California Attorney General Jerry Brown (photo: Jerry Brown for Attorney General 2010)
SACRAMENTO, Calif. – With six lawsuits filed in the California Supreme Court and an attorney general who many say opposes Proposition 8, the battle against traditional marriage is still raging in California.
This week Attorney General Jerry Brown asked the court to review lawsuits filed by homosexual advocates against the California Marriage Protection Act, a constitutional amendment declaring that “only marriage between a man and a woman is valid or recognized in California.”
On Nov. 4, 52 percent of California voters passed the amendment to the state constitution.
However, Brown, the official responsible for seeing that state laws are uniformly and adequately enforced, told the court complaints by “gay” advocates must be addressed “to provide certainty and finality.” He asked for a quick ruling, saying the ban on same-sex marriage should remain in effect until the court reviews the lawsuits.
Some Proposition 8 supporters fear Brown can’t be trusted to defend the will of California voters. The attorney general altered ballot language from a constitutional amendment to put a “limit on marriage” to “Eliminates Right of Same-Sex Couples to Marry Initiative.”
Brown claimed the wording was neutral and accurate.
In August, Brown also gave his legal opinion that Prop. 8 should not nullify “marriages” of already wedded “gays.”
“I believe that marriages that have been entered into subsequent to the (May 15) Supreme Court opinion will be recognized by the California Supreme Court,” Brown told the San Francisco Chronicle. “I would think the court, in looking at the underlying equities, would most probably conclude that upholding the marriages performed in that interval (before the election) would be a just result.”
In a statement to the New York Times this week, Brown reiterated his belief that 18,000 homosexual “marriages” performed before the election should remain valid.
The California court may decide tomorrow whether to review the lawsuits – and whether to order a stay on Prop. 8 until a ruling is issued. Brown’s office told the Times same-sex couples would be “left uncertain as to the ultimate legal standing of their marriages” should the court issue a stay on the measure.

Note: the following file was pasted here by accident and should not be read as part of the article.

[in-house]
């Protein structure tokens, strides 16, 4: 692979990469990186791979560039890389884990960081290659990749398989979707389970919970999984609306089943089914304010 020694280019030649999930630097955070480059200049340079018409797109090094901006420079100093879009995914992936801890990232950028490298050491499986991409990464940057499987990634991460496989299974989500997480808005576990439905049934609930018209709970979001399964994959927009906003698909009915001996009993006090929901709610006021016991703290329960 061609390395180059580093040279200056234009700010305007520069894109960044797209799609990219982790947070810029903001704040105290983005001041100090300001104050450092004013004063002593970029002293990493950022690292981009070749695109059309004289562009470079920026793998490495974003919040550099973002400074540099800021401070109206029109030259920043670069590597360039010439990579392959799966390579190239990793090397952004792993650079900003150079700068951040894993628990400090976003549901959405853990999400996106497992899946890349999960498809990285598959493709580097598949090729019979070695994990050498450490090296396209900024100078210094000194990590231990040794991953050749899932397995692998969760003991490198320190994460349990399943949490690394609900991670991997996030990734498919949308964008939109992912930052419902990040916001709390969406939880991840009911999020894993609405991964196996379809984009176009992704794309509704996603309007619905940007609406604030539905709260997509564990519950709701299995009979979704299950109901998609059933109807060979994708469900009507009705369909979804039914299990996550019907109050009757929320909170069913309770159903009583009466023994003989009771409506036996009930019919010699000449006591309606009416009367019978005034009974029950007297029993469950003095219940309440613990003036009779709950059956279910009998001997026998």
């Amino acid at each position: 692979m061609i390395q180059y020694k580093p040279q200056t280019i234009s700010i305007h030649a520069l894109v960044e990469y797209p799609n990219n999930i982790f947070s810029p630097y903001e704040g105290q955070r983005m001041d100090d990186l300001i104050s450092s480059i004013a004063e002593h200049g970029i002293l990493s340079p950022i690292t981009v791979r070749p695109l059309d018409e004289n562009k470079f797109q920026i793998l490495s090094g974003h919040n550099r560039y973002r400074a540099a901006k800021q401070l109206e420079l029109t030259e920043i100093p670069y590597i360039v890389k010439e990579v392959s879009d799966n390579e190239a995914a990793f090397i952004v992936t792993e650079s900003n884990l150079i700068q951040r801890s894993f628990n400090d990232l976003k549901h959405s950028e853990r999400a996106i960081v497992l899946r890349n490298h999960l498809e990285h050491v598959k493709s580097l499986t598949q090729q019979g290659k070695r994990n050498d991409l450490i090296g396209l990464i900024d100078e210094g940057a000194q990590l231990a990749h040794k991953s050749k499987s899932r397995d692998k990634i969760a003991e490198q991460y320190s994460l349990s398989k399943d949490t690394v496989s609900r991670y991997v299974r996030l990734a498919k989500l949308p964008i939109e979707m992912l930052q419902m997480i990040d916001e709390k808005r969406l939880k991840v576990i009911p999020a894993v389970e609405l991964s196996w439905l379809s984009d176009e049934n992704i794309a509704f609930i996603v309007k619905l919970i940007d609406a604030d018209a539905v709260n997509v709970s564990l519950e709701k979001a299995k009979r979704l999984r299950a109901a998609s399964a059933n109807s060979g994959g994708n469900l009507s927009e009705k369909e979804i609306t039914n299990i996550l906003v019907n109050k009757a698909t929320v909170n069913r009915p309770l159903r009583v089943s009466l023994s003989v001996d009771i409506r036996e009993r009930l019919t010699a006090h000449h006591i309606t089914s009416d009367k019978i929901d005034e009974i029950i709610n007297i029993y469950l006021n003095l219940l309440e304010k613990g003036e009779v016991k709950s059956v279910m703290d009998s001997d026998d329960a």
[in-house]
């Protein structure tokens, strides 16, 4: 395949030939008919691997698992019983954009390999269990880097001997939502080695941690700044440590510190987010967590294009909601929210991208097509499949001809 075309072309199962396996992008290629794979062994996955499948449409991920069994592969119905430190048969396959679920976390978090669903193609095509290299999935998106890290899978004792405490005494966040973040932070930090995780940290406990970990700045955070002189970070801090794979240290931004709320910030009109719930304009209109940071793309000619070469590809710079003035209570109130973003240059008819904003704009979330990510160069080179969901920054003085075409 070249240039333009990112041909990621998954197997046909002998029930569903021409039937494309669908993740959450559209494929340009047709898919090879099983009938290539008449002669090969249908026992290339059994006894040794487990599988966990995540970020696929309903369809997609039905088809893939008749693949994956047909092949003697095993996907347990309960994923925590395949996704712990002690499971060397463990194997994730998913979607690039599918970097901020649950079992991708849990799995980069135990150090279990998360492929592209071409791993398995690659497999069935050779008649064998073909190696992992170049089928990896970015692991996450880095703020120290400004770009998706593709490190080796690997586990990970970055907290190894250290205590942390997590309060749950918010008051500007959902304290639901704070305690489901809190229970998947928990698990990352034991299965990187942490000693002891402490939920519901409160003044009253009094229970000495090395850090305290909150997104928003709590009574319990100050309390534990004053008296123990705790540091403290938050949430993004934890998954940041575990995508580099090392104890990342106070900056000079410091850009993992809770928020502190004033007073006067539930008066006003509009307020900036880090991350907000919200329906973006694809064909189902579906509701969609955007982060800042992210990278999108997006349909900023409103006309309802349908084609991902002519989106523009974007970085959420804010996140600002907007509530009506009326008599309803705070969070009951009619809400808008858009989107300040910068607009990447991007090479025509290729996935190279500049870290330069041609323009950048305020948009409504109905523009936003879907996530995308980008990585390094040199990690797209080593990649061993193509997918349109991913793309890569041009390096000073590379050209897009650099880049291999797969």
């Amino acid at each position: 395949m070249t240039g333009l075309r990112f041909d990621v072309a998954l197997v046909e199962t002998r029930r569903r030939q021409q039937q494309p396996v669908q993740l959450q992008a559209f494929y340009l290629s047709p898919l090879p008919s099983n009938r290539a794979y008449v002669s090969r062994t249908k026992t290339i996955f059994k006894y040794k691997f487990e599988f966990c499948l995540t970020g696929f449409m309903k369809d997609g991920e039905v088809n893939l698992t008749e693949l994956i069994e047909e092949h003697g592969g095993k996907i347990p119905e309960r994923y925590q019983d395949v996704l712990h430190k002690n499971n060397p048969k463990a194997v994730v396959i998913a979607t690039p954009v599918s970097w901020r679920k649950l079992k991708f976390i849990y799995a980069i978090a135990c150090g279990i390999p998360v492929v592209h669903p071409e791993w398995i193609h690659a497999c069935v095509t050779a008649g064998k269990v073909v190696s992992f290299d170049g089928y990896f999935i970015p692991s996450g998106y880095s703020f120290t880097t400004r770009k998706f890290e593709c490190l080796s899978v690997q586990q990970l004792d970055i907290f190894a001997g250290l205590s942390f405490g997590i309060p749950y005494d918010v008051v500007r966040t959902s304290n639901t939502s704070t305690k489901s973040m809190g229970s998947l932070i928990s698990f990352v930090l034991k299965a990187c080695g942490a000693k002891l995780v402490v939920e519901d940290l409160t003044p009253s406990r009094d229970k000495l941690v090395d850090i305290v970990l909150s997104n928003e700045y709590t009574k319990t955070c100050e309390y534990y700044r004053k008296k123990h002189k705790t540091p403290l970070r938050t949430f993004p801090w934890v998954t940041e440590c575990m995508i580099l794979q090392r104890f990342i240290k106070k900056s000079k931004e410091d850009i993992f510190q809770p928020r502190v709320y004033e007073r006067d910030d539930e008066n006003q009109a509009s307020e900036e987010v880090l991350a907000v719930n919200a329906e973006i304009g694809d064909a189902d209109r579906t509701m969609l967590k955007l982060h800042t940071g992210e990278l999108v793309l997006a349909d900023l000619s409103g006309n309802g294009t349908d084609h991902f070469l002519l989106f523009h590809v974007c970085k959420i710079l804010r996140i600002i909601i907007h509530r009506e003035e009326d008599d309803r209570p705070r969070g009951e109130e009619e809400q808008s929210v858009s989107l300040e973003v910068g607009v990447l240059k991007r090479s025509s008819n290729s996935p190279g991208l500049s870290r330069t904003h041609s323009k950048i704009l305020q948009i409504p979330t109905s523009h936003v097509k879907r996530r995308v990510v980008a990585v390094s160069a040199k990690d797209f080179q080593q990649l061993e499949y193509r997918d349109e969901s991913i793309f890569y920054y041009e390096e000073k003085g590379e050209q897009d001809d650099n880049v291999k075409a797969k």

One of the lawsuits is being filed by the National Center for Lesbian Rights. Legal Director Shannon Price Minter said she is pleased that Brown is “so strongly supporting review.”
Supporters of the amendment are also urging the court to quickly issue a ruling. Prop. 8 campaign manager Frank Schubert said he is confident the law is on the side of voters; however, he expressed concern that Brown would not defend their interests.
“We are not confident the attorney general will vigorously defend Proposition 8 in light of his strong opposition to the measure,” Schubert said.
Two of the most recent lawsuits to overturn Prop. 8 were filed Monday – including one on behalf of the California Council on Churches, the Episcopal Bishop of California, the General Synod of the United Church of Christ, the Progressive Jewish Alliance and the Unitarian Universalist Assn. of Congregations.
On Monday, the non-profit legal advocacy group Liberty Counsel filed a preliminary opposition with the California Supreme Court explaining why it should not review petitions to overturn Prop. 8.
The legal group said the amendment was properly enacted by California voters and is not a “revision” that needs the legislature’s approval, as “gay” marriage advocates claim. It also said the lawsuits “threaten the people’s right to amend the constitution by initiative.”
“The people of California have spoken by affirming traditional marriage,” said founder Mathew D. Staver. “It is time to move on. Fourteen words that reaffirm the historic and common sense definition of marriage are not a radical revision to the Constitution. It is a simple affirmation of what has been and should always be.”